Small business owners who may have been ripped off by price fixers Visy and Amcor may opt out of the class action because they fear further bullying by the two giants.
About 17,000 businesses that include small and large businesses are eligible to participate in the class action against Visy and Amcor, who colluded to overcharge cardboard customers for five years.
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Maurice Blackburn principal Rebecca Gilsenan says she estimates the price fixing cartel cost customers between $300 million and $700 million.
The average business may have been overcharged by between 8% to 23% for their cardboard boxes, she says.
She says her phone has been running hot from businesses who want to participate in the class action and be compensated for the overcharging. But she says many are too sacred to speak out about their losses as they don’t want to be persecuted.
Visy and Amcor have tied up about 90% of the cardboard box market between them. Small businesses still need to buy their boxes from the giants as there are few alternative suppliers.
“They (small business) are very concerned about how they will be treated in the future,” says Gilsenan. She says they need to keep buying their cardboard boxes from Amcor and Visy. “They don’t want to be persecuted (for participating in the class action)” she says.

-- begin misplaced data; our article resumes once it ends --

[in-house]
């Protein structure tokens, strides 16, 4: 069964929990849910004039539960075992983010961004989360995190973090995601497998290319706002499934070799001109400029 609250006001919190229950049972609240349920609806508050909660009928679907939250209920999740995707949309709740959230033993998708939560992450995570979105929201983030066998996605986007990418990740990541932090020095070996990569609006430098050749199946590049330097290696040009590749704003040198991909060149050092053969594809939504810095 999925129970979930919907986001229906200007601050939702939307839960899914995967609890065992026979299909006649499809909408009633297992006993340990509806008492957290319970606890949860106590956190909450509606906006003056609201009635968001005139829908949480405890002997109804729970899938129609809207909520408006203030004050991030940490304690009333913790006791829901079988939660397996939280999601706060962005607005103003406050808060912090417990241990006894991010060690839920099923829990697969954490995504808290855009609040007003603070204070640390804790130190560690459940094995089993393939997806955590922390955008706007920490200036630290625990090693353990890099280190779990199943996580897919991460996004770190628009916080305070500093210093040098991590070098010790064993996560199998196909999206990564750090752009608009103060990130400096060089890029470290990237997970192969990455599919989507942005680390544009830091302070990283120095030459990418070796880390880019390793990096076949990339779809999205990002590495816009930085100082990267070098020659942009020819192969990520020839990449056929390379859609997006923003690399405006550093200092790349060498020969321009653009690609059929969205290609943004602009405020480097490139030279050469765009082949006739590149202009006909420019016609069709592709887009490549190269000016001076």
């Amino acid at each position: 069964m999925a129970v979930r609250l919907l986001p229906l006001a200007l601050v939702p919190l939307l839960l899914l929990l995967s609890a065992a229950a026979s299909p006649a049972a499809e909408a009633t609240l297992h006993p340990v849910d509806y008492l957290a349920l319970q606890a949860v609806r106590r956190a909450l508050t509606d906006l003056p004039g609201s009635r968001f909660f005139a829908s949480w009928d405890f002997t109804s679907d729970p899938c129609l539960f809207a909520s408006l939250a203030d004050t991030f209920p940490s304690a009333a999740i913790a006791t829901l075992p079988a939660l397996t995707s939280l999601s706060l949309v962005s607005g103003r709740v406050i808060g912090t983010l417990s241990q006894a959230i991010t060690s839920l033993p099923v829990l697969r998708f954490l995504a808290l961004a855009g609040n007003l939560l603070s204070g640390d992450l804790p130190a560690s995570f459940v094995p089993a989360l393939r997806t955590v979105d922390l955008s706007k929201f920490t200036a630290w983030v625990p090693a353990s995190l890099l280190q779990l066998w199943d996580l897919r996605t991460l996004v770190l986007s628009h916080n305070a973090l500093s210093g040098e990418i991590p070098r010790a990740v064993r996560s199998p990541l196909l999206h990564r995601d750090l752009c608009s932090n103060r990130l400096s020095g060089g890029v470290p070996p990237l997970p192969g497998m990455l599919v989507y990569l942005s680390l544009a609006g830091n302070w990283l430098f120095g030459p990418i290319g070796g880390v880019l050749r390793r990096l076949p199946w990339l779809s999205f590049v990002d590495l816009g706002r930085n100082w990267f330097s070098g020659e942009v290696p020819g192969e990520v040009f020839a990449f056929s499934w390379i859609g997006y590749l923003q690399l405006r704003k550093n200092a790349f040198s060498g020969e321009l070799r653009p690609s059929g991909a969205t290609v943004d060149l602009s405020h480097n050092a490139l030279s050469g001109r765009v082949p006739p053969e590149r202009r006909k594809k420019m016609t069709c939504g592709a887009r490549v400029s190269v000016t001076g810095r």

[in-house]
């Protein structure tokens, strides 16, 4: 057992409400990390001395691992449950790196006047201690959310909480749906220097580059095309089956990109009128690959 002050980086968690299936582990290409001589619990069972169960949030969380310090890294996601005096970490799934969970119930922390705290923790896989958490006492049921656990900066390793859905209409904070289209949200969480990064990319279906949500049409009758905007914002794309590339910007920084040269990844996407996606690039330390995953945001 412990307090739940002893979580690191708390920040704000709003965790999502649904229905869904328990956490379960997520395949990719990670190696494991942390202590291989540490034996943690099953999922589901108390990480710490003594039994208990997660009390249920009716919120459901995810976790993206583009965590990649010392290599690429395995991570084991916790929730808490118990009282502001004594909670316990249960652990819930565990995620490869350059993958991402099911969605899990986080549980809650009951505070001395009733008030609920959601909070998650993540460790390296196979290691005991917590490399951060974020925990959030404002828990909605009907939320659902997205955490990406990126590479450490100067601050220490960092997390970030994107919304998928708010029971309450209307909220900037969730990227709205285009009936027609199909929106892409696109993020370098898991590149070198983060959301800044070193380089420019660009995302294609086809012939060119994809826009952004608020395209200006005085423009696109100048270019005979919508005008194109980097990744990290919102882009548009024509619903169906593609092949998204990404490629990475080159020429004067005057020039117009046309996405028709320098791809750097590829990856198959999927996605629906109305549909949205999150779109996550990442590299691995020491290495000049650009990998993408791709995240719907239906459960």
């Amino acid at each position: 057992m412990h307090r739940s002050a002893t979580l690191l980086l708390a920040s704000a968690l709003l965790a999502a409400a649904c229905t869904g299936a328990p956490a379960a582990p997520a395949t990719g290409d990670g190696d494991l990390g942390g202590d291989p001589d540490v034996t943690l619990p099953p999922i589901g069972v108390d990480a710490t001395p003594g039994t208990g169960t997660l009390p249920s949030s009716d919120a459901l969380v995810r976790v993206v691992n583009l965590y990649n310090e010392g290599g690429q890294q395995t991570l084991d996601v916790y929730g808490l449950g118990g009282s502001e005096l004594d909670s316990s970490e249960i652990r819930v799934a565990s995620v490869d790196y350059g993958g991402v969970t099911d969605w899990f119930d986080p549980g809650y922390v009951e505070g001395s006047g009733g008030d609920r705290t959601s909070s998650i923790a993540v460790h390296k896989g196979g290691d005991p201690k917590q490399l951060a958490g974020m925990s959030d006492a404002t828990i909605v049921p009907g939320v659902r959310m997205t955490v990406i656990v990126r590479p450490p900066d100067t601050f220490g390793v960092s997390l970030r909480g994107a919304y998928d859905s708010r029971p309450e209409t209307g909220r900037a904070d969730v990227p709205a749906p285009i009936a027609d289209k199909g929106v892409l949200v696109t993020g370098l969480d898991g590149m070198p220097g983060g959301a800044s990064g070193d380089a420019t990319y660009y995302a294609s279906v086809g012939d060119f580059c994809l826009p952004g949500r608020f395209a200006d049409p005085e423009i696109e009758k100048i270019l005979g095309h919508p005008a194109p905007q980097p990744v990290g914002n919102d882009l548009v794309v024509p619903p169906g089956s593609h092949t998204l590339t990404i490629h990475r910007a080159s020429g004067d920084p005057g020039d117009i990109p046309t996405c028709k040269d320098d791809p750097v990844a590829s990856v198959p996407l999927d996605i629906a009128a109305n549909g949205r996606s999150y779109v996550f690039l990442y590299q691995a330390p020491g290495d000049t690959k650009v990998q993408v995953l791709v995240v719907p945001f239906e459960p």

The class action is open to any business that, between 2000 and 2005, bought more than $100,000 of cardboard from Amcor, Visy and other third party suppliers.
Companies that fit the description will be included unless they opt out. The Federal Court will contact companies before the trial to see if they want to opt out, she says.
Gilsenan says only Cadbury Schweppes has opted out so far in order to pursue its own action against Amcor.
She says Amcor and Visy can work out who is in the class action and approach them, maybe to reach an individual settlement. She says it would not be proper if the giants bullied them. “I am not suggesting it’s occurring, but it’s a worry on the company’s part.”
Meanwhile it emerged yesterday that Allan Fels, the former competition watchdog chief, has been working with Visy staff to improve their knowledge of the Trade Practices Act.